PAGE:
Paper Mario: The Origami King review: Puzzles, puns, papier-mache

Eric Abent - Aug 17, 2020, 1:27pm CDT
Paper Mario: The Origami King review: Puzzles, puns, papier-mache
Editors' Rating: 8/10
Pros
  • Beautiful visuals
  • Fantastic writing that's very clever and funny
  • Puzzle battles are a lot of fun
Cons
  • Not the full-blown RPG many fans have been waiting for
  • Frequent puzzle solving won't appeal to everyone

Paper Mario: The Origami King is a difficult game for me to wrap my head around at times. I think it’s safe to say at this point that longtime Paper Mario fans want something more in line with the original N64 title or GameCube’s Paper Mario: The Thousand-Year Door. These days, though, Nintendo seems to view the Paper Mario franchise as a more experimental one that doesn’t need to fit into any single genre, thereby causing a rift between it and fans when it comes to the direction Paper Mario should go.

Before we get too deep in the weeds here, I should tell you what my experience with the Paper Mario series is. I played Paper Mario and Paper Mario: The Thousand-Year Door a long, long time ago, closer to the respective release dates of each game. Like many people, I loved both of those games, and I’ve been iffy on the direction of the series since then.

I played Super Paper Mario a little bit, though clearly not as much as I should have given that people seem to have fond memories of that game today, and I really tried to get into Paper Mario: Sticker Star on the 3DS but wound up disliking it. I skipped Paper Mario: Color Splash on the Wii U largely because I was disappointed in Sticker Star, so it’s been a little while since I’ve played a Paper Mario game.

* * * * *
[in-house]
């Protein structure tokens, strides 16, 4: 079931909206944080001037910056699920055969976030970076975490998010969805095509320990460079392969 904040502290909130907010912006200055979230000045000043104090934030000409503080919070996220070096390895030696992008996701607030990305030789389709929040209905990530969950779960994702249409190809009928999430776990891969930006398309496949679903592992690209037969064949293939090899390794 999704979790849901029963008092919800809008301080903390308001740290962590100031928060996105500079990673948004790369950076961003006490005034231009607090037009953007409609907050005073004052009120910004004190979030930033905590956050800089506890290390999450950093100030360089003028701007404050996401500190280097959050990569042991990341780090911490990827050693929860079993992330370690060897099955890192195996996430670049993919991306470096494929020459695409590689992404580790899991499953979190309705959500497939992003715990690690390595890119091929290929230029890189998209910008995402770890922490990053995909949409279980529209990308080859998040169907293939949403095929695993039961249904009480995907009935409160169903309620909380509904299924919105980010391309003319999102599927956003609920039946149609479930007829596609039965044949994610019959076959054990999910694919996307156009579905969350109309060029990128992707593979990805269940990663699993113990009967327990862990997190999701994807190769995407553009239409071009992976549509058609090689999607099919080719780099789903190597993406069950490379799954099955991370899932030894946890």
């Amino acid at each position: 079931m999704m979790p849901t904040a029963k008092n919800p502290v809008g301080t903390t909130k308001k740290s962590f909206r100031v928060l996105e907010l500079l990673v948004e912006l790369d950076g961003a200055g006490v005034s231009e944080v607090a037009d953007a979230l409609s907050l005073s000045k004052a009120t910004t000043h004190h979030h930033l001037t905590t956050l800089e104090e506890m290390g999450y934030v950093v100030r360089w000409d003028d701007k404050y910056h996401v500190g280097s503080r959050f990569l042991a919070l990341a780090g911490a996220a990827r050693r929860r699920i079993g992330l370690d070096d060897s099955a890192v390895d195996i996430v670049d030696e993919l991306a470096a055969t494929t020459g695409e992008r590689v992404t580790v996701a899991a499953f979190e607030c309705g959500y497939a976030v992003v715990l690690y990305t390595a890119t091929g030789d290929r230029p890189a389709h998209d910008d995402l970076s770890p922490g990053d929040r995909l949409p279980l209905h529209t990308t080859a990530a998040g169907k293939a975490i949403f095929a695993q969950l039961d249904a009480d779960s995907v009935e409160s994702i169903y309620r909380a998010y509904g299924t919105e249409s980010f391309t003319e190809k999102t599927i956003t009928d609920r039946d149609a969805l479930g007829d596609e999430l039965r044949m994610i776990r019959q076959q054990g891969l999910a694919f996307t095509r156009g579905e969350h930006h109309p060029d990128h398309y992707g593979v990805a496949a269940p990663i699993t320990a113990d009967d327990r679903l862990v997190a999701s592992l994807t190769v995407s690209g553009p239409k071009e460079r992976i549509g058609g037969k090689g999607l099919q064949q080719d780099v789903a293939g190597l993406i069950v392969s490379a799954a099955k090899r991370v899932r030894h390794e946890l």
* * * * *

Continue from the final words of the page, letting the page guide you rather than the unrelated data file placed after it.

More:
Paper Mario: The Origami King is something of an enigma to me. Is it a puzzle game? An adventure game? An RPG? It’s a little bit of everything, and the good news is that it’s pretty fun. I actually had a lot of fun playing The Origami King, to my pleasant surprise. At the same time, though, I’m left wondering why this couldn’t be more like the Paper Mario games of the past.

I think for a while we could justify the lack of a proper Paper Mario RPG because of the existence of the Mario & Luigi series on handhelds. In many ways, those were the Mario RPGs people have been craving since Super Mario RPG captured our hearts in the mid 1990s. I can definitely accept arguments that Nintendo shifted Paper Mario away from the RPG genre because it wanted the Mario & Luigi series to be the Mario RPG series.

If you don’t want to count the remakes, we haven’t seen a new Mario & Luigi game since 2015’s Paper Jam, and with Nintendo’s focus on dedicated handhelds almost certainly dying with the 3DS, the future of that franchise is up in the air.

Perhaps that’s why Paper Mario: The Origami King flirts with being a traditional RPG in a few different ways. Every battle you’ll fight is turn-based, not entirely unlike a traditional RPG. You have weapons and accessories you can equip, just like in an RPG. You have party members at certain points too, just like you would in an RPG and, indeed, like you had in earlier Paper Mario games.

But everything that could be mistaken as an RPG mechanic at first glance only ever goes halfway. Yes, every battle is a turn-based one, but first and foremost, each battle is also a puzzle and not a traditional RPG encounter. You have different weapons you can equip, but often they’re just stronger versions of your boots and hammer without anything particularly noteworthy about them.